AG’s opinion: Legislation needed to legalize sports betting
DENVER (AP) — Colorado’s constitutional restrictions on gambling don’t apply to sports betting — but its criminal code does, and lawmakers would have to change that if voters want it legalized.
That’s the formal opinion of Attorney General Cynthia Coffman, who said Thursday legislation is required to authorize commercial sports betting in Colorado.
Coffman’s opinion comes at the request of the Department of Revenue.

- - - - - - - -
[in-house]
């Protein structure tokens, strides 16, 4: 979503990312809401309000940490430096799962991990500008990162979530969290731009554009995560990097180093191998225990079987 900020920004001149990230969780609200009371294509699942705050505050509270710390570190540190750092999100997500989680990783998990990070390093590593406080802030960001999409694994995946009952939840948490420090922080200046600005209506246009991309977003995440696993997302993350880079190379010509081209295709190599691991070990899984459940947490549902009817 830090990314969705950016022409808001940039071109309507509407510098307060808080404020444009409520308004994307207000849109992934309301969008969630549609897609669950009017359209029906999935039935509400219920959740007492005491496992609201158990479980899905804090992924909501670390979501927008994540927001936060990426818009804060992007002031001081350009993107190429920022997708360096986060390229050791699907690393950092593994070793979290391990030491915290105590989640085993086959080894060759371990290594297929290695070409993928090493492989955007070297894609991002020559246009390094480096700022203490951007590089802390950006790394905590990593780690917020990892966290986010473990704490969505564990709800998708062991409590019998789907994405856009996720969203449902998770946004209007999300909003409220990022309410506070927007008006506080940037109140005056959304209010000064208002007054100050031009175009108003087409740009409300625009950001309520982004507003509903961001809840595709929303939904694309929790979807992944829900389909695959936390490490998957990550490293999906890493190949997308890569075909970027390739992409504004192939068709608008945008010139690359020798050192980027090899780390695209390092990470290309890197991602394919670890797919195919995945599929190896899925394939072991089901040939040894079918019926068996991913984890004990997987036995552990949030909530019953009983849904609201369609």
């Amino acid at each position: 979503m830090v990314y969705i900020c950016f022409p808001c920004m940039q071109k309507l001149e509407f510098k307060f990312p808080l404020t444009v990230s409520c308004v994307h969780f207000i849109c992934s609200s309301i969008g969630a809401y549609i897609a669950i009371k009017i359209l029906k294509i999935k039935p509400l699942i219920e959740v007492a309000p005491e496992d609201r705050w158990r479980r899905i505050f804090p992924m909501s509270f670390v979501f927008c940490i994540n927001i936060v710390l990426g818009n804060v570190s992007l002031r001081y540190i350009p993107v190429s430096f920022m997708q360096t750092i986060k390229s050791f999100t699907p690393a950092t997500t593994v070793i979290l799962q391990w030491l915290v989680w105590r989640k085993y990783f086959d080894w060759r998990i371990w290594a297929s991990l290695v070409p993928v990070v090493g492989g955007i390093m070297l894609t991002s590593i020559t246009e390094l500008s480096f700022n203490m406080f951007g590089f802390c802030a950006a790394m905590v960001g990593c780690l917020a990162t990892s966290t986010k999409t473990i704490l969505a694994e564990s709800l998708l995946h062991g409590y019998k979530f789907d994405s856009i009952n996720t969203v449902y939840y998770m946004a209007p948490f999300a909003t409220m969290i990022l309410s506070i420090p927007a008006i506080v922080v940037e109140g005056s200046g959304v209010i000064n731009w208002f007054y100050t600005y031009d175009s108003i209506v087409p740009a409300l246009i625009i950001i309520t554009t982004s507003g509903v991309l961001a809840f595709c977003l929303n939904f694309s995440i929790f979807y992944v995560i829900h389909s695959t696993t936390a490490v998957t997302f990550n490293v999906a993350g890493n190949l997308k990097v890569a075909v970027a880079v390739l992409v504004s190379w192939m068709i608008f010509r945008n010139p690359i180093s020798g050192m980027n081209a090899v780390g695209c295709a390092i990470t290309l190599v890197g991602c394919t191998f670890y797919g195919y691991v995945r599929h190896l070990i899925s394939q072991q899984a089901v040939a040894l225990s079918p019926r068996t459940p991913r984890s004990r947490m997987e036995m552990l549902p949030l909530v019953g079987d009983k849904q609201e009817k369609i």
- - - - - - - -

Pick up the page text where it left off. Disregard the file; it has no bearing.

New Jersey won a U.S. Supreme Court case in May clearing the way for all 50 states to offer sports betting should they choose to do so.
A federal law previously limited sports betting to Nevada, Delaware, Montana and Oregon.
Gambling is strictly controlled in Colorado. In 1990, voters approved limited gaming — blackjack, poker and slot machines — in just three communities, with certain limited exceptions. Gambling also is offered by the Ute Mountain Ute and Southern Ute Indian tribes.